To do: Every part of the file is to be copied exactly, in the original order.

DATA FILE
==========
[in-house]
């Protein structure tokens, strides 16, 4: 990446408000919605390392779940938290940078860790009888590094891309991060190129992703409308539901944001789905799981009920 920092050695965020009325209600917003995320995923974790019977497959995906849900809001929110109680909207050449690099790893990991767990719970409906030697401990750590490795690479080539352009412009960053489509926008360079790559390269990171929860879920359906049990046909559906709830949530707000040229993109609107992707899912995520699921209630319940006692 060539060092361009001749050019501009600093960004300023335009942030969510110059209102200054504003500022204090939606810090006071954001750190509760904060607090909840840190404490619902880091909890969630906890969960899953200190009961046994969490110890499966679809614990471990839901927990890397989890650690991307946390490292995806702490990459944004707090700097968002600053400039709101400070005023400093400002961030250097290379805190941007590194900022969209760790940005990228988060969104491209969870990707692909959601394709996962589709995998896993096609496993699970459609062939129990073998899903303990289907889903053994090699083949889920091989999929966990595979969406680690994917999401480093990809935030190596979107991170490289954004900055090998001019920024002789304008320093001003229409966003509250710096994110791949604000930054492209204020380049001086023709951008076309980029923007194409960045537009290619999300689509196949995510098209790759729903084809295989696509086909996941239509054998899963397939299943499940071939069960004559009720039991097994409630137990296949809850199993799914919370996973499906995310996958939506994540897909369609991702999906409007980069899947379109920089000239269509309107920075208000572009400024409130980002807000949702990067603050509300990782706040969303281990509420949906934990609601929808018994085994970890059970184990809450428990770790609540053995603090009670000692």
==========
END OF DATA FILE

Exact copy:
[in-house]
């Protein structure tokens, strides 16, 4: 990446408000919605390392779940938290940078860790009888590094891309991060190129992703409308539901944001789905799981009920 920092050695965020009325209600917003995320995923974790019977497959995906849900809001929110109680909207050449690099790893990991767990719970409906030697401990750590490795690479080539352009412009960053489509926008360079790559390269990171929860879920359906049990046909559906709830949530707000040229993109609107992707899912995520699921209630319940006692 060539060092361009001749050019501009600093960004300023335009942030969510110059209102200054504003500022204090939606810090006071954001750190509760904060607090909840840190404490619902880091909890969630906890969960899953200190009961046994969490110890499966679809614990471990839901927990890397989890650690991307946390490292995806702490990459944004707090700097968002600053400039709101400070005023400093400002961030250097290379805190941007590194900022969209760790940005990228988060969104491209969870990707692909959601394709996962589709995998896993096609496993699970459609062939129990073998899903303990289907889903053994090699083949889920091989999929966990595979969406680690994917999401480093990809935030190596979107991170490289954004900055090998001019920024002789304008320093001003229409966003509250710096994110791949604000930054492209204020380049001086023709951008076309980029923007194409960045537009290619999300689509196949995510098209790759729903084809295989696509086909996941239509054998899963397939299943499940071939069960004559009720039991097994409630137990296949809850199993799914919370996973499906995310996958939506994540897909369609991702999906409007980069899947379109920089000239269509309107920075208000572009400024409130980002807000949702990067603050509300990782706040969303281990509420949906934990609601929808018994085994970890059970184990809450428990770790609540053995603090009670000692």